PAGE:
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dc.contributor.authorBuhaug, Halvard
dc.contributor.authorNordkvelle, Jonas
dc.identifier.citationGlobal Environmental Politics. 2019, 19 (4), 118-132.nb_NO
dc.description.abstractThe recently developed Shared Socioeconomic Pathways (SSPs) have enabled researchers to explore coupled human–nature dynamics in new and more complex ways. Despite their wide applicability and unquestionable advantage over earlier scenarios, the utility of the SSPs for conducting societal impact assessments is impaired by shortcomings in the underlying economic growth projections. In particular, the assumed economic convergence and absence of major growth disruptions break with historical growth trajectories in the developing world. The consequence is that the SSP portfolio becomes too narrow, with an overly optimistic lower band of growth projections. This is not a trivial concern, since resulting impact assessments are likely to underestimate the full human and material costs of climate change, especially for the poorest and most vulnerable societies. In response, we propose that future quantifications of the SSPs should incorporate the likelihood of growth disruptions, informed by scenarios of the relevant political contexts that historically have been important in curbing growth. How will climate change shape societies in coming decades, and what steps could be taken to avoid the gravest consequences? The recently developed Shared Socioeconomic Pathways (SSP) framework, which plays an integral role in the ongoing Intergovernmental Panel on Climate Change (IPCC) Sixth Assessment cycle, constitutes the most comprehensive attempt to date to model societal development consistent with different climate change scenarios (O’Neill et al. 2014; Riahi et al. 2017). The SSPs span a range of alternative futures, determined by assumptions about challenges to climate change mitigation and adaptation. Four pathways (SSP1, SSP3–SSP5) capture the four possible combinations of low versus high barriers to adaptation and mitigation, whereas the fifth (SSP2) represents a middle-of-the-road pathway. Central drivers of these challenges include changes in demographic, economic, technological, social, political, and environmental factors. The SSPs serve two key functions: to provide “a basis for integrated scenarios of emissions and land use” and to facilitate “climate impact, adaptation and vulnerability analyses” (O’Neill et al. 2017, 169). There is some tension between these functions, since the former is determined mostly by the development trajectories of large economies and major greenhouse gas (GHG) emitters, whereas the latter is much more sensitive to future development in low-income countries and the world’s poor. In other words, there is little overlap between the countries that contribute the most to anthropogenic climate change and those that are the most vulnerable to its impacts (Althor et al. 2016). Presently, the SSP framework appears better suited to fulfilling the first task than the second. In this research note, we show that existing quantifications of the SSPs, despite their wide applicability and unquestionable advantage over earlier scenario exercises, have clear limitations for researchers seeking to conduct societal adaptation and impact assessments because of shortcomings in the economic growth models underlying the SSPs. In particular, the assumption of growth convergence, whereby poorer countries gradually catch up with wealthy economies as long as educational attainment improves, and the related assumption of a future without major growth disruptions break with historical development trajectories. The result is an overly narrow and optimistic range of projected development outcomes. In response, we encourage revising or expanding the SSPs to incorporate growth projections that are sensitive to the underlying political and security contexts. Assumptions about such conditions are already embedded in the narratives that accompany the quantified SSPs (O’Neill et al. 2014, 2017), but presently, they exist in isolation from the growth projections. By bringing the political context explicitly into the quantitative scenarios, the SSP modeling community would help the IPCC get one step closer to achieving its objective: “to provide governments at all levels with scientific information that they can use to develop climate policies.”nb_NO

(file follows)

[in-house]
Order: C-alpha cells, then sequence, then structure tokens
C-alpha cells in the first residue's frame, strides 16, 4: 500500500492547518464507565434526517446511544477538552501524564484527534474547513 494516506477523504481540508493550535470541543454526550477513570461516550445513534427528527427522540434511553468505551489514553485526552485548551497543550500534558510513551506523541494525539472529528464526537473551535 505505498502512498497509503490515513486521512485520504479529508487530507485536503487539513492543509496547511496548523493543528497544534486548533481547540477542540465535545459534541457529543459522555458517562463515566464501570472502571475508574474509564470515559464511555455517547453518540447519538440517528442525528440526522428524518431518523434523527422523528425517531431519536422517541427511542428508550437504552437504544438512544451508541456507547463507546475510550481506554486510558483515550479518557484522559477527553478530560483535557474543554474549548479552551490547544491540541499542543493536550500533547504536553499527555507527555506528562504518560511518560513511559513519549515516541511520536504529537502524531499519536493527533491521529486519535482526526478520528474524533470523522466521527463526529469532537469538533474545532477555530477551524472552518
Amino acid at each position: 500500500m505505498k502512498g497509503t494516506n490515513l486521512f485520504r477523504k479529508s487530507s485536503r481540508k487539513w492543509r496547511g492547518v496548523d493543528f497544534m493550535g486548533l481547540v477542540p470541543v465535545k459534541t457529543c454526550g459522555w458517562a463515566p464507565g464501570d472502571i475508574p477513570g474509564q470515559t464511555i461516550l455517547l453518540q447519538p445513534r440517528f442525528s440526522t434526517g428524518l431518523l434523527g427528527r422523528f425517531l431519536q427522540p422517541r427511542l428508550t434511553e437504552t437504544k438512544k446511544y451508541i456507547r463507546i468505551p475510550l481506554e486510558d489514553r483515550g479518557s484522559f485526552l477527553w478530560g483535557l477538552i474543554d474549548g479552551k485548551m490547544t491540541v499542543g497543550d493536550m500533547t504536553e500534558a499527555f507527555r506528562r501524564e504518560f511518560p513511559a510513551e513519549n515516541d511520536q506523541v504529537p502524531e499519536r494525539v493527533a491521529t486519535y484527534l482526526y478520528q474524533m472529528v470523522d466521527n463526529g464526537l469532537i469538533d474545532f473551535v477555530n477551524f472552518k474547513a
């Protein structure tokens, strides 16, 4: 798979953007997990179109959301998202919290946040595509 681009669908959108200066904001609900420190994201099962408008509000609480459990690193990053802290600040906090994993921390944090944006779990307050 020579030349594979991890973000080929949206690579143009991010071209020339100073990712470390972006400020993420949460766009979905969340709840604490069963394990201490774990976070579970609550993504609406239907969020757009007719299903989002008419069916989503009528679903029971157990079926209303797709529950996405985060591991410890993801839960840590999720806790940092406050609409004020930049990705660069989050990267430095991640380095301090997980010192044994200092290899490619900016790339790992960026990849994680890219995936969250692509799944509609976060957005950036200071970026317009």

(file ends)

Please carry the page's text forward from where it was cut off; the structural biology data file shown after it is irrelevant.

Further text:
dc.publisherMIT Pressnb_NO
dc.rightsNavngivelse 4.0 Internasjonal*
dc.titleOn growth projections in the shared socioeconomic pathwaysnb_NO
dc.typeJournal articlenb_NO
dc.typePeer reviewednb_NO
dc.source.journalGlobal Environmental Politicsnb_NO
dc.description.localcode© 2019 by the Massachusetts Institute of Technology. Published under a Creative Commons Attribution 4.0 International (CC BY 4.0) license.nb_NO
cristin.unitnameInstitutt for sosiologi og statsvitenskap

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